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04
Sep

Parents Sue EPA for Continuing Failure to Protect Kids from Pesticides

(Beyond Pesticides, September 4, 2013) More than a decade after Latino parents filed a civil rights complaint with the U.S. Environmental Protection Agency (EPA) detailing the dangerous levels of pesticides at Latino public schools throughout California, the parents are suing the agency for its continuing failure to protect Latino  students. The schools are near crop fields where methyl bromide and other fumigants are sprayed. In August 2011, EPA found that California’s Latino school children suffer disproportionately from exposure to pesticides due to spraying near their schools, but EPA has yet to remedy these exposures. In attempts to finally force EPA to protect civil rights of hundreds of Latino children, Center on Race, Poverty and the Environment (CRPE), California Rural Legal Assistance Inc., Farmworker Justice, and The City Project filed a lawsuit on behalf of the original plaintiffs, the Garcia family, and multiple generations of Latino school children who still do not have substantive protection from the EPA. In 1999, the Garcia family alleged that their children and other Latino children were being exposed to dangerous levels of pesticides at their public schools, which are directly adjacent to several strawberry fields where methyl bromide and other fumigants are sprayed. The complaint […]

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14
Aug

Think Green, Practice Organic This Semester!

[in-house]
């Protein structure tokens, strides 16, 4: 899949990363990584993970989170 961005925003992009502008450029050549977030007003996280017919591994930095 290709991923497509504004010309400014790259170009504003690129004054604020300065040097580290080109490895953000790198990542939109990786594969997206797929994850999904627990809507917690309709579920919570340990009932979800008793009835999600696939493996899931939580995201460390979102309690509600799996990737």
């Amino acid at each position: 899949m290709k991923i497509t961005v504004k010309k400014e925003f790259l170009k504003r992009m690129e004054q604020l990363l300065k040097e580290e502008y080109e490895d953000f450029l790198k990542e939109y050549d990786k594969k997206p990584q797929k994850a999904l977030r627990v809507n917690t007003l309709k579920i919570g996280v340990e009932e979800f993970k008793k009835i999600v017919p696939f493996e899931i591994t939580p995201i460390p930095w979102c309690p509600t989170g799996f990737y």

(Beyond Pesticides, August 14, 2013) With another school year upon us, this can be an exciting and busy time of the year for parents and teachers as children prepare for the first day back. During this hectic time, it’s important to remember that children may face unexpected dangers at school from well-intentioned but misguided attempts to create a germ and pest-free environment through the use of pesticides. Students are better served when schools use environmentally friendly products and practice integrated pest management techniques.   Additionally, schools can further their students’ education outside the classroom by providing habitat for wildlife and growing organic food in a school garden.   By thinking green and going organic, your child’s school can become a model for the type of change that’s occurring in communities across the nation. Beyond Pesticides has put together this back-to-school guide to help safeguard your kids from dangerous chemicals at school. Use this list to start the new school year right and ensure that you are sending your kids back to a healthier and safer environment. Fight Germs Without Triclosan Because of its link to adverse health effects – including asthma, cancer and learning dis ­abilities, triclosan has no place […]